Like any baby, little Beckett of Swift Current spent his first year of life learning to laugh, crawl and babble. What made his first year different from most, however, was a devastating diagnosis of Infant Acute Lymphoblastic Leukemia at only two months old.
“It was a Monday. I was alone in the pediatrician’s clinic with Beckett for what I thought was a rash on his legs and face,” recalls Beckett’s mom Kelley. “With no bloodwork, the doctor told me that Beckett had Leukemia. He told us that we need to go to Saskatoon immediately.”
Beckett’s dad Britt rushed to the doctor’s office to meet Kelley and Beckett before the family of three fled home as fast as they could. They dumped drawers into suitcases and were out the door within minutes. They had a sleepless night in the emergency room in Saskatoon waiting for bloodwork results that confirmed the worst. Beckett spent nearly a week in hospital before being transferred to a children’s hospital in Toronto for nine months of treatment.
“The most frightening part was the statistics,” said Kelley. “Was Beckett going to make it to his first birthday? Are we going to see him graduate high school? College? Get married? It was the most awful and scary time of our lives.”
How such a harsh disease could affect such a tiny baby was difficult for Beckett’s parents to understand. With 189 days in hospital, 287 doses of intense chemotherapy, 4 access lines, 15 surgeries, 28 tests and scans, 31 blood transfusions, 9 feeding tubes and 133 blood draws, Beckett’s first year was a whirlwind. Chemotherapy hit his little body very hard, but his team of doctors and nurses did an exceptional job of giving Beckett the best chance for a future.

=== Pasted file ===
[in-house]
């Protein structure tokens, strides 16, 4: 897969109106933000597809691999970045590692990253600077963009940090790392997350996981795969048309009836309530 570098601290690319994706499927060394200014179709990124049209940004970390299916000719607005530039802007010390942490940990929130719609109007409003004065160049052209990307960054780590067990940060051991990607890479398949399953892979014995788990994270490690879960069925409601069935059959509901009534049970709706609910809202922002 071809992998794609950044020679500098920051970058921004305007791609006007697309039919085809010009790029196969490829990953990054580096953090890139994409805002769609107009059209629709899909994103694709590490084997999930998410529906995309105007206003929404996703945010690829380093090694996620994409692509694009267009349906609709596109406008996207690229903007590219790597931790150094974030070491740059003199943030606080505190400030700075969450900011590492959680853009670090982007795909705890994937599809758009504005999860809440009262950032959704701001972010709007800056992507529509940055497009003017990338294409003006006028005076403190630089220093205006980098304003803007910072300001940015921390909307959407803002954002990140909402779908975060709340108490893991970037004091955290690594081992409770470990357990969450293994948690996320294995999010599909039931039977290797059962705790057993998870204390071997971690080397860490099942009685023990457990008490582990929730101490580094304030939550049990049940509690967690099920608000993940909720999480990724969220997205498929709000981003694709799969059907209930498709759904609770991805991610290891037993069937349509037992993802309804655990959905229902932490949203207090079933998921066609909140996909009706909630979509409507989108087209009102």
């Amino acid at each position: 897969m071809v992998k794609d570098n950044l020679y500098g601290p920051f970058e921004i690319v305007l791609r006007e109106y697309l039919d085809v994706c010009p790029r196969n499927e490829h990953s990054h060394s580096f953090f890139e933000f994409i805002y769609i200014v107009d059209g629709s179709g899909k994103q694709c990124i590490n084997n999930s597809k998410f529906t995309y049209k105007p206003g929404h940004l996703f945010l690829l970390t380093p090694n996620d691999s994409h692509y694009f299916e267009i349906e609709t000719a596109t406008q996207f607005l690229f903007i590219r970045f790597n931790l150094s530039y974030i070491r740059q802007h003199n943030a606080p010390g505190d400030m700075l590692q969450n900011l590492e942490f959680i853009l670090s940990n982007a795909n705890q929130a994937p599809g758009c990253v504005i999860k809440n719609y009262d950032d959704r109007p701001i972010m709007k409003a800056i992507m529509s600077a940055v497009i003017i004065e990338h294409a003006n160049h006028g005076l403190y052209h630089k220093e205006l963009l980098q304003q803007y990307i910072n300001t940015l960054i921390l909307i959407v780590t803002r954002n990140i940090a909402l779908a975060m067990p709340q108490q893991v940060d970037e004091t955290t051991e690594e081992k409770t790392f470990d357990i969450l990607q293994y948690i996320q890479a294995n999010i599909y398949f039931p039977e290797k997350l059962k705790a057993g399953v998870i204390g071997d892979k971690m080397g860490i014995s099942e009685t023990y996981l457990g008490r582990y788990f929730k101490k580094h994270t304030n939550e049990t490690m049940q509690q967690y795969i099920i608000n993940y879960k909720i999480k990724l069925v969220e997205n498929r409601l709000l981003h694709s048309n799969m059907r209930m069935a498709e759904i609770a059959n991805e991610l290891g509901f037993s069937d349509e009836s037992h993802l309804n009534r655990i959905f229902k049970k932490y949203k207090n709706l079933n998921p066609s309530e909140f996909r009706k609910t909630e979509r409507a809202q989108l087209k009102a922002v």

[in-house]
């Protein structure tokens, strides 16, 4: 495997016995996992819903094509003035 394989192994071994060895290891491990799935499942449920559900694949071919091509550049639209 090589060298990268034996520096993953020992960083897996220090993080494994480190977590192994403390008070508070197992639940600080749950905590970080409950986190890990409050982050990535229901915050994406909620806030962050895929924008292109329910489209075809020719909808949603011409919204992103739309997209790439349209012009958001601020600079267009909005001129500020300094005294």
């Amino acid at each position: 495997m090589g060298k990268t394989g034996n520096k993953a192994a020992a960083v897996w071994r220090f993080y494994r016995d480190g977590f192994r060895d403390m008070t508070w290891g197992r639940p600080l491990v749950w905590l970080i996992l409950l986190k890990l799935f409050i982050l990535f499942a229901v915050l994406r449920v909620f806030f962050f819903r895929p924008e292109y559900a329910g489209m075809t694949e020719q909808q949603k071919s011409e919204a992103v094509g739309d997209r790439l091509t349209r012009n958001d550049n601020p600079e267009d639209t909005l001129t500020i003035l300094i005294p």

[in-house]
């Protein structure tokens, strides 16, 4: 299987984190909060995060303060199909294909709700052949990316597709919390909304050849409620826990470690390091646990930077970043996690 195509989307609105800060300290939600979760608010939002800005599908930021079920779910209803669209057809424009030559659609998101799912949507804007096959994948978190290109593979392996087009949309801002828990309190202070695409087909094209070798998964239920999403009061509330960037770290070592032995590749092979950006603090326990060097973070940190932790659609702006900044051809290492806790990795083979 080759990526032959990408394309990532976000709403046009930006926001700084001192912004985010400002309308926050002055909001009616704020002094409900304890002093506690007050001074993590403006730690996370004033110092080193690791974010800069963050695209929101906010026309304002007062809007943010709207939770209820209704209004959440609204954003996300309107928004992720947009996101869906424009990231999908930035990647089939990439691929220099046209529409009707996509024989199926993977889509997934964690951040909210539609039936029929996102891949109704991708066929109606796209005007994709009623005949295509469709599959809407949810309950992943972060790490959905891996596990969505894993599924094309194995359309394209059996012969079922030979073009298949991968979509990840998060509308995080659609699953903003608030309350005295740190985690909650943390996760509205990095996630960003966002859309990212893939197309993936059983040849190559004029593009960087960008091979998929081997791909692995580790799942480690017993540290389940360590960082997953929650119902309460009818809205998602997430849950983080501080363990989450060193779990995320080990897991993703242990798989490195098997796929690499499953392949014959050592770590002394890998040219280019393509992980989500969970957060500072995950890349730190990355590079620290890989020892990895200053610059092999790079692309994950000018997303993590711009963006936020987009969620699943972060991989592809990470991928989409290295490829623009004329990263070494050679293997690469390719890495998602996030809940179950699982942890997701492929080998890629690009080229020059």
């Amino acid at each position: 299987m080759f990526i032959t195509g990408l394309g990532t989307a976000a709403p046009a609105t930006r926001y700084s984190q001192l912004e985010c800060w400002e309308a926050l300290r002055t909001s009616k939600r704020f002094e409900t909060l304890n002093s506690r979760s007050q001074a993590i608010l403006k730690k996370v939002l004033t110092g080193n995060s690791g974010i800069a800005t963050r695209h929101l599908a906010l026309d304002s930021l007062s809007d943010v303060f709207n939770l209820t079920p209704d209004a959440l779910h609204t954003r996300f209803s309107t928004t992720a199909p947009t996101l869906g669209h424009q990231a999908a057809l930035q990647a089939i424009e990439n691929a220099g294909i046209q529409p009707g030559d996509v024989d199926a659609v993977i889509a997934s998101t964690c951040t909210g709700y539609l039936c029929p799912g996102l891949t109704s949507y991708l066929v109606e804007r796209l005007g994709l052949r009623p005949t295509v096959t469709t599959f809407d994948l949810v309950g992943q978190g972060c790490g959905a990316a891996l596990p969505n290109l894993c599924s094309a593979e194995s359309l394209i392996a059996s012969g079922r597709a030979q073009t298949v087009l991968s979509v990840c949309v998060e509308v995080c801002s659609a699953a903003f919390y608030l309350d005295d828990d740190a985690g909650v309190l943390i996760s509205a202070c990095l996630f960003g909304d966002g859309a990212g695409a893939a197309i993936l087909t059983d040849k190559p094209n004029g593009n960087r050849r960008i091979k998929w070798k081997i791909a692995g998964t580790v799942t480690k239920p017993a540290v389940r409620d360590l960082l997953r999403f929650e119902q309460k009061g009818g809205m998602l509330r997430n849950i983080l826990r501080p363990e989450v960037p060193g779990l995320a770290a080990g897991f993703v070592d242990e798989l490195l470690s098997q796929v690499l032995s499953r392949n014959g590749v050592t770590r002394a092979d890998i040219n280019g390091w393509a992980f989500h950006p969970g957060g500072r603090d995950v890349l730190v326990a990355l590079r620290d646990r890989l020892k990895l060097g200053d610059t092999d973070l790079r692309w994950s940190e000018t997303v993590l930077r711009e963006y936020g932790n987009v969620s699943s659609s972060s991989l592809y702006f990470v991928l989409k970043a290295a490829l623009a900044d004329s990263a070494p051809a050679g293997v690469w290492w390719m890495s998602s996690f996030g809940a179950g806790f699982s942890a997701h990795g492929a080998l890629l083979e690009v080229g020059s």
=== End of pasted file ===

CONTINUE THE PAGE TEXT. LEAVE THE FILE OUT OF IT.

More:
Nine months after the diagnosis that flipped their world upside down, Beckett’s family was finally discharged from hospital. Upon arriving home, Beckett was immobile and required a feeding tube. He didn’t know how to play with toys or interact with the world around him, and he still required maintenance therapy which included a daily chemotherapy drug.
Slowly but surely, Beckett began to hit his development milestones. He now runs around like an active toddler, but still needs weekly speech therapy and daily chemotherapy. Because his immune system is weak, he doesn’t get much interaction with other kids, but Beckett is on his way to beating the disease once and for all.
Beckett and his family applied for the Air Canada Hospital Transportation Program, which covers the cost of round trip airfare for one child under 18 years old and one accompanying adult. The program, in partnership with Jim Pattison Children’s Hospital Foundation, provides Aeroplan Miles to pediatric patients in need of advanced medical treatment not available in our community. Since 2003, the program has donated millions of Aeroplan Miles to pediatric hospitals and foundations across Canada, alleviating travel costs for families and offering financial peace of mind.
“Today Beckett is an extremely happy little boy,” said Kelley. “He is full of personality and love, and does not even know he is sick.”